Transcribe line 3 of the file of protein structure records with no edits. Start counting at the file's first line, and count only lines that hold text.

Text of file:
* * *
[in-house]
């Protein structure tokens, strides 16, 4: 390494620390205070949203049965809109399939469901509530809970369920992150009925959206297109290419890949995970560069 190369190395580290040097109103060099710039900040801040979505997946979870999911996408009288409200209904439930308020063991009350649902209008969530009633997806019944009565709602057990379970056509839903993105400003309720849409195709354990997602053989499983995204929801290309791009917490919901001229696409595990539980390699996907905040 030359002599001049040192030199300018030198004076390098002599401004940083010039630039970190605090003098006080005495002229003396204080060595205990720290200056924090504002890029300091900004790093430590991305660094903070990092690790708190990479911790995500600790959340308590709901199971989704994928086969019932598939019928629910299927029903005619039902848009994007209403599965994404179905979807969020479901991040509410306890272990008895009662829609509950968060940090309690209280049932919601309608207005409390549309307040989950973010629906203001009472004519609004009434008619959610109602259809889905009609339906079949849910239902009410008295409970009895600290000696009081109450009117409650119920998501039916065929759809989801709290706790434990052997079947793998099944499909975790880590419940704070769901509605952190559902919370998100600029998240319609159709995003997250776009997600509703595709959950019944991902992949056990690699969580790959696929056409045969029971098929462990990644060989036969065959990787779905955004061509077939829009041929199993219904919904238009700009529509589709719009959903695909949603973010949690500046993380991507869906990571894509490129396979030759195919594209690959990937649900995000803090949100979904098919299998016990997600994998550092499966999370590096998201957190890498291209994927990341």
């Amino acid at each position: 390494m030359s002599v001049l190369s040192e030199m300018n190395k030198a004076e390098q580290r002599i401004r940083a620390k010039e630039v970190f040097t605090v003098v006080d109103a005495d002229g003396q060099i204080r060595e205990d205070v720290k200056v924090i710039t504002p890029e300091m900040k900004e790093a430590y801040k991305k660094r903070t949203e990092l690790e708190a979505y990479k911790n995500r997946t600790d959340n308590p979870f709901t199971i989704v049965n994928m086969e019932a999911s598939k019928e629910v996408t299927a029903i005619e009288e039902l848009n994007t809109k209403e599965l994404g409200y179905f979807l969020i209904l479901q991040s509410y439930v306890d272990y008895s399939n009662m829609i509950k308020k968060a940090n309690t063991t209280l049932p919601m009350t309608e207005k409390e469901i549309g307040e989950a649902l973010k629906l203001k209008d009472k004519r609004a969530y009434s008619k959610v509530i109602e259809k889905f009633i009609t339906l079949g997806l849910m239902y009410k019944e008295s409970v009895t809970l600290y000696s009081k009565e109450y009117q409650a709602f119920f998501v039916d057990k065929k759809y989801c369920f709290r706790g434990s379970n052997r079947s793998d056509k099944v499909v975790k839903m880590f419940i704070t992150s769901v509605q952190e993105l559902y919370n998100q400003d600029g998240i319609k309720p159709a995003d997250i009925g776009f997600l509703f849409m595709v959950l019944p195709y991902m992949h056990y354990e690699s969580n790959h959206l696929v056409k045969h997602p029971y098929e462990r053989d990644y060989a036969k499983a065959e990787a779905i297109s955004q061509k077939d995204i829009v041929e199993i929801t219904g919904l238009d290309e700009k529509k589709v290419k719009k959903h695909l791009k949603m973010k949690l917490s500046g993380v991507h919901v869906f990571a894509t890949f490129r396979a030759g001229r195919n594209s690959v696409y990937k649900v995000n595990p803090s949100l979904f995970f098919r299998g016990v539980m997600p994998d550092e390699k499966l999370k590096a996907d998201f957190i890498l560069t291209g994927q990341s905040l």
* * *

């Amino acid at each position: 390494m030359s002599v001049l190369s040192e030199m300018n190395k030198a004076e390098q580290r002599i401004r940083a620390k010039e630039v970190f040097t605090v003098v006080d109103a005495d002229g003396q060099i204080r060595e205990d205070v720290k200056v924090i710039t504002p890029e300091m900040k900004e790093a430590y801040k991305k660094r903070t949203e990092l690790e708190a979505y990479k911790n995500r997946t600790d959340n308590p979870f709901t199971i989704v049965n994928m086969e019932a999911s598939k019928e629910v996408t299927a029903i005619e009288e039902l848009n994007t809109k209403e599965l994404g409200y179905f979807l969020i209904l479901q991040s509410y439930v306890d272990y008895s399939n009662m829609i509950k308020k968060a940090n309690t063991t209280l049932p919601m009350t309608e207005k409390e469901i549309g307040e989950a649902l973010k629906l203001k209008d009472k004519r609004a969530y009434s008619k959610v509530i109602e259809k889905f009633i009609t339906l079949g997806l849910m239902y009410k019944e008295s409970v009895t809970l600290y000696s009081k009565e109450y009117q409650a709602f119920f998501v039916d057990k065929k759809y989801c369920f709290r706790g434990s379970n052997r079947s793998d056509k099944v499909v975790k839903m880590f419940i704070t992150s769901v509605q952190e993105l559902y919370n998100q400003d600029g998240i319609k309720p159709a995003d997250i009925g776009f997600l509703f849409m595709v959950l019944p195709y991902m992949h056990y354990e690699s969580n790959h959206l696929v056409k045969h997602p029971y098929e462990r053989d990644y060989a036969k499983a065959e990787a779905i297109s955004q061509k077939d995204i829009v041929e199993i929801t219904g919904l238009d290309e700009k529509k589709v290419k719009k959903h695909l791009k949603m973010k949690l917490s500046g993380v991507h919901v869906f990571a894509t890949f490129r396979a030759g001229r195919n594209s690959v696409y990937k649900v995000n595990p803090s949100l979904f995970f098919r299998g016990v539980m997600p994998d550092e390699k499966l999370k590096a996907d998201f957190i890498l560069t291209g994927q990341s905040l």